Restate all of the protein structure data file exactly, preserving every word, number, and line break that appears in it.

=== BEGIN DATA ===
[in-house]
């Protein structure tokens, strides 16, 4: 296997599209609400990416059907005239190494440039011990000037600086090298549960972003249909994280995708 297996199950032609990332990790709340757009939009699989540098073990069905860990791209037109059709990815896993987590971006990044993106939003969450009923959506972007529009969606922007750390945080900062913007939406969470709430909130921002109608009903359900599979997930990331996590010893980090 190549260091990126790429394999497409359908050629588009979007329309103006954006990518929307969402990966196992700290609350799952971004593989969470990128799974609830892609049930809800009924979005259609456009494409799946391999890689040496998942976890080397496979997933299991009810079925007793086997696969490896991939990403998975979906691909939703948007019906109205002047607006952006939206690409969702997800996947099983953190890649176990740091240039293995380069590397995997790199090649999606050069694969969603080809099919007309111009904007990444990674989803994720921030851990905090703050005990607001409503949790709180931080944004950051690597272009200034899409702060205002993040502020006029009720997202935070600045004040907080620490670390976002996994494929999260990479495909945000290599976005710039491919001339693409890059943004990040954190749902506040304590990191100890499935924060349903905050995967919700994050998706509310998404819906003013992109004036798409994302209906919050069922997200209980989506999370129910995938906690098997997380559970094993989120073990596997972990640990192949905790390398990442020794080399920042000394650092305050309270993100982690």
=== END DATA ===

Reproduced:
[in-house]
């Protein structure tokens, strides 16, 4: 296997599209609400990416059907005239190494440039011990000037600086090298549960972003249909994280995708 297996199950032609990332990790709340757009939009699989540098073990069905860990791209037109059709990815896993987590971006990044993106939003969450009923959506972007529009969606922007750390945080900062913007939406969470709430909130921002109608009903359900599979997930990331996590010893980090 190549260091990126790429394999497409359908050629588009979007329309103006954006990518929307969402990966196992700290609350799952971004593989969470990128799974609830892609049930809800009924979005259609456009494409799946391999890689040496998942976890080397496979997933299991009810079925007793086997696969490896991939990403998975979906691909939703948007019906109205002047607006952006939206690409969702997800996947099983953190890649176990740091240039293995380069590397995997790199090649999606050069694969969603080809099919007309111009904007990444990674989803994720921030851990905090703050005990607001409503949790709180931080944004950051690597272009200034899409702060205002993040502020006029009720997202935070600045004040907080620490670390976002996994494929999260990479495909945000290599976005710039491919001339693409890059943004990040954190749902506040304590990191100890499935924060349903905050995967919700994050998706509310998404819906003013992109004036798409994302209906919050069922997200209980989506999370129910995938906690098997997380559970094993989120073990596997972990640990192949905790390398990442020794080399920042000394650092305050309270993100982690």